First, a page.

Star Trek could be seen as not much better than a more positive take on that antiseptic, well-ordered dystopia, Aldous Huxley's Brave New World. It is also in some ways nothing more than a somewhat elegant updating of the optimistic, super-scientific projections of science-fiction pioneer Hugo Gernsback’s 1920s and 1930s science-fiction and futurism (typified by air-cars, moving sidewalks, and gleaming jumpsuits). It should be noted, however, that the first major "dark-future" film, Fritz Lang's Metropolis, had also appeared in the 1920s. It could be argued that in current-day, late-modern society, all the promise of a shiny, happy, liberal (so-called) "utopia" (which to a traditionalist, is actually also a dystopia), has moved in the direction of turning into the ashes of a "gritty" dystopia typified by the cityscape, mediascape, and soundscape of Blade Runner.
The Earth of Star Trek's future is also one where any real national identities are at best superficial. There is not merely a world-government, but an interplanetary and interstellar one. And, as in the real world over the last three decades, there has been a relentless push in Star Trek of advancing the outré and minority tendencies at the expense of more traditional social roles and conventions. White males became increasingly less prominent in the Star Trek shows, and there were often such scenes as, for example, a Black female admiral berating Picard for his stupid mistakes. Indeed, some conservatives have complained that the Federation is effectively a matriarchy. However, some years ago, gay activists had denounced the fact that persons who are unambiguously homosexuals and homosexual couples – as opposed to some situations and characters which hinted at gayness -- had hitherto never appeared on Star Trek.
One of the perennial traits of Star Trek is its drive to what could be called "pluralization." For example, for almost every culture shown, no matter how uniform, conformist, or masculine-ruled in the beginning, there always begin to appear "women and minorities." For example, there have now appeared "the Black Vulcan," a few Black Bajorans, an extremely influential female Cardassian leader, and "the Borg Queen" (yet another powerful female figure from that group). Among the Ferengi, who were initially said to standardly keep their females unclothed at home, there has appeared an independent and highly intelligent female, who masquerades as a male of the species.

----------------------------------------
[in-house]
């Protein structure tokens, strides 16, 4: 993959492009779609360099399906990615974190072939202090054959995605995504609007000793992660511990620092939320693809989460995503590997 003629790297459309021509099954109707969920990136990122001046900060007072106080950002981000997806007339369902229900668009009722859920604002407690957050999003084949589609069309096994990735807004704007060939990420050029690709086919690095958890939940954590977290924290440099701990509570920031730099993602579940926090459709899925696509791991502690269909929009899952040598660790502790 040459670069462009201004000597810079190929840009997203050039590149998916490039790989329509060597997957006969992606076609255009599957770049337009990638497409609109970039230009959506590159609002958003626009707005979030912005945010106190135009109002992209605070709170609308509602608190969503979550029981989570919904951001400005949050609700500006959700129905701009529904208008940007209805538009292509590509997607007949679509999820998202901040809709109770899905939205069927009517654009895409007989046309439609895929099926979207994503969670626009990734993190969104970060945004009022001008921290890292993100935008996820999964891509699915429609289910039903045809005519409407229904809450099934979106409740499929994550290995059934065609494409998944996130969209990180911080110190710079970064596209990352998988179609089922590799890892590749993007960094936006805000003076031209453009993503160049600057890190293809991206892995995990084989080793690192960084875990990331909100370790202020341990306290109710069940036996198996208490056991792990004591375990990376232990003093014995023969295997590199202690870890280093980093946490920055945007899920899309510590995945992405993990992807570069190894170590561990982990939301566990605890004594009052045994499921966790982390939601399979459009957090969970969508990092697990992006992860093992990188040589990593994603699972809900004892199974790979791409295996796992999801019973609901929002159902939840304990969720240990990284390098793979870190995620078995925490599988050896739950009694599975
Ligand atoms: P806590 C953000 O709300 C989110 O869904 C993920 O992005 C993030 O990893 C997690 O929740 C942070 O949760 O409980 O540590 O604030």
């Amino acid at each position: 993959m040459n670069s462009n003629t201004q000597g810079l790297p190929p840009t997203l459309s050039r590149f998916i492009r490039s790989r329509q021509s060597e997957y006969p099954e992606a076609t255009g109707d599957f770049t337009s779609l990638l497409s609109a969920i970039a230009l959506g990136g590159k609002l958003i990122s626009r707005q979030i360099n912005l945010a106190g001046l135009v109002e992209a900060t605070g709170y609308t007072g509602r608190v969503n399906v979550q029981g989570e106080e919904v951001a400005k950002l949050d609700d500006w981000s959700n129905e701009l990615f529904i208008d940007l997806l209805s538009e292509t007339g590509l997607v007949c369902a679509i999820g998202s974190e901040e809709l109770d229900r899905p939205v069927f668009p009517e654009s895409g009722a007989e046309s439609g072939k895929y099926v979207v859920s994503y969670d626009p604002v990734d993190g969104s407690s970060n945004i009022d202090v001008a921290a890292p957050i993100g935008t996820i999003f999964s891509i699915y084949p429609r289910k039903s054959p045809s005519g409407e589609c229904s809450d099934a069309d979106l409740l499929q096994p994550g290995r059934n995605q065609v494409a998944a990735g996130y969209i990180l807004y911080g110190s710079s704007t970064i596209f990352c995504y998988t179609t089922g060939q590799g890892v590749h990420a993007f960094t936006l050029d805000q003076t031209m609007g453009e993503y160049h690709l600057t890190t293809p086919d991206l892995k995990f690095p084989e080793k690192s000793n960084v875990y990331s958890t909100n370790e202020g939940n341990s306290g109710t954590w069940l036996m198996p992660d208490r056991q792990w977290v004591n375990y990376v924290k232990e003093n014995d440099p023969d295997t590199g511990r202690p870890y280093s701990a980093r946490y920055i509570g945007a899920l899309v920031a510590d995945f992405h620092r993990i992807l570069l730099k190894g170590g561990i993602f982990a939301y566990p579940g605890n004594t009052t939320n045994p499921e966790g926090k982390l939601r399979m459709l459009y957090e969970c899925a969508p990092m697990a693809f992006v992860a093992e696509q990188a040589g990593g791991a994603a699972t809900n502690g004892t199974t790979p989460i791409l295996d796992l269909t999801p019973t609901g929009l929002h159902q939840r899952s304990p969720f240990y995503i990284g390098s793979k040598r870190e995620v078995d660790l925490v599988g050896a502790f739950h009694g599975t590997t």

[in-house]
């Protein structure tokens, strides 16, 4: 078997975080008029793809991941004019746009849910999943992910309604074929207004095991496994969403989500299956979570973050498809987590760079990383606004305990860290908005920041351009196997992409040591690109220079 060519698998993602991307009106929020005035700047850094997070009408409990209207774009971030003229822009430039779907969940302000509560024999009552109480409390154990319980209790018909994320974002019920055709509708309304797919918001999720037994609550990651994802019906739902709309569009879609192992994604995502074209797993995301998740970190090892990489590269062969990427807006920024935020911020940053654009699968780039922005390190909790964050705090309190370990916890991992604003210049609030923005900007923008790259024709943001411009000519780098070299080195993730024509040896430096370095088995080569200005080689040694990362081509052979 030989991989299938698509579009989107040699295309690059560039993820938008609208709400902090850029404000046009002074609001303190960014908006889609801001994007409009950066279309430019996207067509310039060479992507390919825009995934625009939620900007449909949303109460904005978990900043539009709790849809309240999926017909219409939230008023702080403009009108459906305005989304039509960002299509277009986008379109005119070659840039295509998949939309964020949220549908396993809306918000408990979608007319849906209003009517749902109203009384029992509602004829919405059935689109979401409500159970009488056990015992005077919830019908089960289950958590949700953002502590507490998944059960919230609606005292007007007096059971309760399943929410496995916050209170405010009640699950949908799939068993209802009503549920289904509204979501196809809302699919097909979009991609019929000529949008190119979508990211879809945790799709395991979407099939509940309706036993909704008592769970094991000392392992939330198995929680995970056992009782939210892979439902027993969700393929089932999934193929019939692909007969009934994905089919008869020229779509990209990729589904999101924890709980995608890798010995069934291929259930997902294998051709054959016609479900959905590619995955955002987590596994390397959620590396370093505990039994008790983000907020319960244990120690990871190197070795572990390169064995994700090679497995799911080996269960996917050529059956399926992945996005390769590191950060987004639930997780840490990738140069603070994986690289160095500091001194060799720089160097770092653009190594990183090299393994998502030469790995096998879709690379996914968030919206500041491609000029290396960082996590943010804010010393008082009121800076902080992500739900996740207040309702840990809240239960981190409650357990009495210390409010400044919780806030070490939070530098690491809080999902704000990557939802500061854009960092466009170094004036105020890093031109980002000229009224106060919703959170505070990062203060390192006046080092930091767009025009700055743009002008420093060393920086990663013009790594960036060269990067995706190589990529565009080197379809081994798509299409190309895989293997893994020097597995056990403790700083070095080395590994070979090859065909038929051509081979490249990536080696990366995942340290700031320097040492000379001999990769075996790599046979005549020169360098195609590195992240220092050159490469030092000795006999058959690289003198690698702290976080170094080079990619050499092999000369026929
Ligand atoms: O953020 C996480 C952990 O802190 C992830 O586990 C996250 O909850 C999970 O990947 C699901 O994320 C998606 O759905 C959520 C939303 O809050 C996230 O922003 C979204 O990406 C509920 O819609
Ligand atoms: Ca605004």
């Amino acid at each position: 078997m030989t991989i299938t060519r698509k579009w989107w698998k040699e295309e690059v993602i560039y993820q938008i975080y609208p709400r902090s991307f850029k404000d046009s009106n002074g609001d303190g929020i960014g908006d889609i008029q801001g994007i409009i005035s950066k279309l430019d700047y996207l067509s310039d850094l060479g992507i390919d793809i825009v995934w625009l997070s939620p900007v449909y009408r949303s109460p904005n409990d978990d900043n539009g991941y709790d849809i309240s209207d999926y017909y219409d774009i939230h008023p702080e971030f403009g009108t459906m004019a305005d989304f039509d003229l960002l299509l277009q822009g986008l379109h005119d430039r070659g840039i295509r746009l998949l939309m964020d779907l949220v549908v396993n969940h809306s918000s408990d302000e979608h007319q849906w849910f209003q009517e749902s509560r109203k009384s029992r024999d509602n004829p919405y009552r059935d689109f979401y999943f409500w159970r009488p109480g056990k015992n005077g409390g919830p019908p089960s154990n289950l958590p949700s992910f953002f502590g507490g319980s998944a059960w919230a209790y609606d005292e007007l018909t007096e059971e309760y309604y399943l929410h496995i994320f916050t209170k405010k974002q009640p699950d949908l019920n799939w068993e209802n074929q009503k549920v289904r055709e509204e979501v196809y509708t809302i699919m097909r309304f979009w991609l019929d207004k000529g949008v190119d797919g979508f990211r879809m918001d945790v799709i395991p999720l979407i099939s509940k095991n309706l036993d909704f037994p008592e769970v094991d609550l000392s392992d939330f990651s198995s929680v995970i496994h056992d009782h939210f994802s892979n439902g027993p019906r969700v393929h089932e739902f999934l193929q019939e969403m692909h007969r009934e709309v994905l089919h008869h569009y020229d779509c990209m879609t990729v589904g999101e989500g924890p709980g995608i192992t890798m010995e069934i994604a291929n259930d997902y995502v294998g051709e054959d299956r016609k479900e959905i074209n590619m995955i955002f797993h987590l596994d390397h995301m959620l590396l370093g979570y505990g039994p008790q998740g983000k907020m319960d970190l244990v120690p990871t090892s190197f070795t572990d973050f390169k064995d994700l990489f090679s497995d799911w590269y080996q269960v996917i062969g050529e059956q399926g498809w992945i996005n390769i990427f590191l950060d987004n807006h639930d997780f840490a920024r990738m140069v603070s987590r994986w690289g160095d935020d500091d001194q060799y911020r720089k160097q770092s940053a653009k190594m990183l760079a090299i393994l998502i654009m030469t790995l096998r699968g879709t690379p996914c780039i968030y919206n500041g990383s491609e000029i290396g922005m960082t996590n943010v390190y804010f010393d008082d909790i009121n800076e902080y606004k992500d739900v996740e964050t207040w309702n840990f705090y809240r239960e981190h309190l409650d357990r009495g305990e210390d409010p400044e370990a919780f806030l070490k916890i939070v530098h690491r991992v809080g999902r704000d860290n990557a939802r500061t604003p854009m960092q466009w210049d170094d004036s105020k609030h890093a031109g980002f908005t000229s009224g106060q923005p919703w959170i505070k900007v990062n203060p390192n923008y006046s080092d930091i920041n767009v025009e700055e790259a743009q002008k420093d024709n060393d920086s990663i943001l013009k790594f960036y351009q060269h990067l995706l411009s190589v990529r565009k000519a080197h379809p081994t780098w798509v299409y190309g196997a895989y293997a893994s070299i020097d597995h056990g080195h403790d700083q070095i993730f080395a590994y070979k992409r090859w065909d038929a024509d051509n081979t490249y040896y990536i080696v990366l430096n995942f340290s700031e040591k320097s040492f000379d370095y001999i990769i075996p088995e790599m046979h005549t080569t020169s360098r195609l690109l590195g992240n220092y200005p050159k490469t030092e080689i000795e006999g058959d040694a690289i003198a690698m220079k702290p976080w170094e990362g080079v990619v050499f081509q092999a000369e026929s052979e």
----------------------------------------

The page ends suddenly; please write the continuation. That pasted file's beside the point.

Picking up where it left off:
All this could be seen as paralleling the unceasing, unrelenting "liberationist" drive for placing “the first” woman or minority in virtually every social, political, and cultural institution as well as workplace in Western societies – to be followed by ever-increasing, multifarious “diversity” at every level. And anything that prevents the emergence, for example, of a Black lesbian Pope, tends to risk being denounced by ever more politically-correct opinion-makers as "illegitimate privilege.”
The central principle of Star Trek (discussed in some of the literature, but which never quite made it onto the screen) is said to be IDIC -- Infinite Diversity in Infinite Combinations. This is the central principle that Spock is said to be guided by, which is rather ironic, considering how deeply rooted he seems to be in his Vulcan heritage. Indeed, Spock, in the manner of "accredited minorities," is allowed to celebrate his flourishing and "thick" identity -- whereas humans in the Federation have to embrace a definition of IDIC that consists of complete openness and amorphous self-definition, where "the universal idea of human rights" (and its proceduralist "working out") supersedes one's own possibility of having what might be seen as a more authentic sense of rootedness and self-worth.
Some persons have identified the economic system of Star Trek as "market socialism," i.e., business is allowed to exist, but it must turn over most of its profits to "the public good" (probably as defined by Star Fleet or the Federation government). Some screenwriter had also worked in references to the abolition of “animal slavery” in the Star Trek future.
To be continued.
Mark Wegierski is a Toronto-based science fiction and Star Trek aficionado.